The cranberry harvest is here! Soon you will see bags and bags of fresh cranberries in the store for your morning oatmeal, cranberry orange bread, and fresh Thanksgiving cranberry sauce. YUM!
I thought it would be a great time to extoll the health benefits of cranberries and give you some ideas for using them.
How Cranberries Help Prevent Urinary Tract Infections
Nutrient dense cranberries provide vitamins, minerals and phytonutrients. Over 50 years of research shows that cranberries are associated with reduced risk of UTIs, a painful condition that afflicts some 11 million American women each year and costs over $1.6 billion dollars annually to treat.
Cranberries contain polyphenols and the flavonoid, proanthocyanidin (PAC) that provide potential health benefits. The unusual A-type structure of the cranberry PAC appears to be responsible for the anti-adhesive properties not found in other PAC-containing fruits and vegetables.The PACs in cranberries help prevent the adhesion of certain harmful bacteria, including E. coli, associated with urinary tract infections (UTIs). They may also help to inhibit the bacteria associated with gum disease and stomach ulcers.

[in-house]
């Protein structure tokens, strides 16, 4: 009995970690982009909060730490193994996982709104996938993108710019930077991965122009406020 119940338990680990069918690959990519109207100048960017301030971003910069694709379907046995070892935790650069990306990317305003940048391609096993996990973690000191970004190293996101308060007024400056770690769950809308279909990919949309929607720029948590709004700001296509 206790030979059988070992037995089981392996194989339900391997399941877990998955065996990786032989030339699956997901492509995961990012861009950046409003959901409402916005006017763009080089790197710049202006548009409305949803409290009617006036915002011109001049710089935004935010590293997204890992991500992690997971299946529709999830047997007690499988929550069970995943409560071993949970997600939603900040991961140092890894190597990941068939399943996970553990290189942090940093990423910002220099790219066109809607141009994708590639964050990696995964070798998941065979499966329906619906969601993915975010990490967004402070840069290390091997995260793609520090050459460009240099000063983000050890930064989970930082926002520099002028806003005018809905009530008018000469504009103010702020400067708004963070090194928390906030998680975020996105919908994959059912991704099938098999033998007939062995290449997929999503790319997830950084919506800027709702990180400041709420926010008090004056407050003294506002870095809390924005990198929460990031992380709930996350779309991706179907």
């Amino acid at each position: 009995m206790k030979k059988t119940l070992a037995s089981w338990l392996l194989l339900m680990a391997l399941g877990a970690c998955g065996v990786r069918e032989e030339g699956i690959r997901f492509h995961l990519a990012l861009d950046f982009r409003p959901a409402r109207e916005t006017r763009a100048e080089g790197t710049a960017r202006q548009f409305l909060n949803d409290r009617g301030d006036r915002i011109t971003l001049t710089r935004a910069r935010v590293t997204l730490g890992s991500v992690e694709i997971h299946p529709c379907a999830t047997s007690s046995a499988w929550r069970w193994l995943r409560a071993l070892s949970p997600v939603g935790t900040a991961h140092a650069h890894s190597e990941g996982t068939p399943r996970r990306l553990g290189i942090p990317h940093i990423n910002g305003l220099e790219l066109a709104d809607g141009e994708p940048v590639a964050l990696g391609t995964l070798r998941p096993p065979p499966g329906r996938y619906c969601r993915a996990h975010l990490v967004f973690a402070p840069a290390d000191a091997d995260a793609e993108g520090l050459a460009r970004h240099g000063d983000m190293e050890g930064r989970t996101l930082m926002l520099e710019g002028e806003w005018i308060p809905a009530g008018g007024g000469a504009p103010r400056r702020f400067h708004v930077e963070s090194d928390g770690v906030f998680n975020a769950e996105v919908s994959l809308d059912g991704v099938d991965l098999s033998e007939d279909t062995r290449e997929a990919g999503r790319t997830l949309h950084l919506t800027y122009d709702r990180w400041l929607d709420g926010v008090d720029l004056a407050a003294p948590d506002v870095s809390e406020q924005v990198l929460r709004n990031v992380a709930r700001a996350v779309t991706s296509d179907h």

Cranberries and Heart Health
Cranberries can help to support cardiovascular health and are the perfect addition to a heart-healthy diet. Whole cranberries are a good source of dietary fiber, and all cranberry products contain flavonoids and polyphenolics, natural compounds that offer a wide range of potential heart health benefits.
Using Dried Cranberries
Some people aren’t comfortable with the idea that cranberries have added sugar. The total amount of sugar in dried cranberries is equal to that of other dried fruits, like raisins and dried cherries. Dried cranberries are sweetened because unlike other berries, cranberries are naturally low in sugar and high in acidity so they require sweetening to be palatable.
- I love dried cranberries mixed with nuts as a snack.
- They are also great in oatmeal with a little cinnamon.
- Use them as a topping on salads – especially spinach and kale with goat cheese and any veggies you love.
- Add to quinoa, rice, or other grain side dishes.
- Put them in your Thanksgiving stuffing.
- Toss into your yogurt or cottage cheese.
- Holiday baking: use them in home baked cookies, muffins and breads.
Coming Soon.. 50% Less Added Sugar
Check out my video from the 2012 Food and Nutrition Conference where I first learned that some cranberries are coming out in 2013 with less added sugar.
I was compensated for my time in writing this blog post, but I was not compensated for my time to shoot the cranberry video at FNCE.
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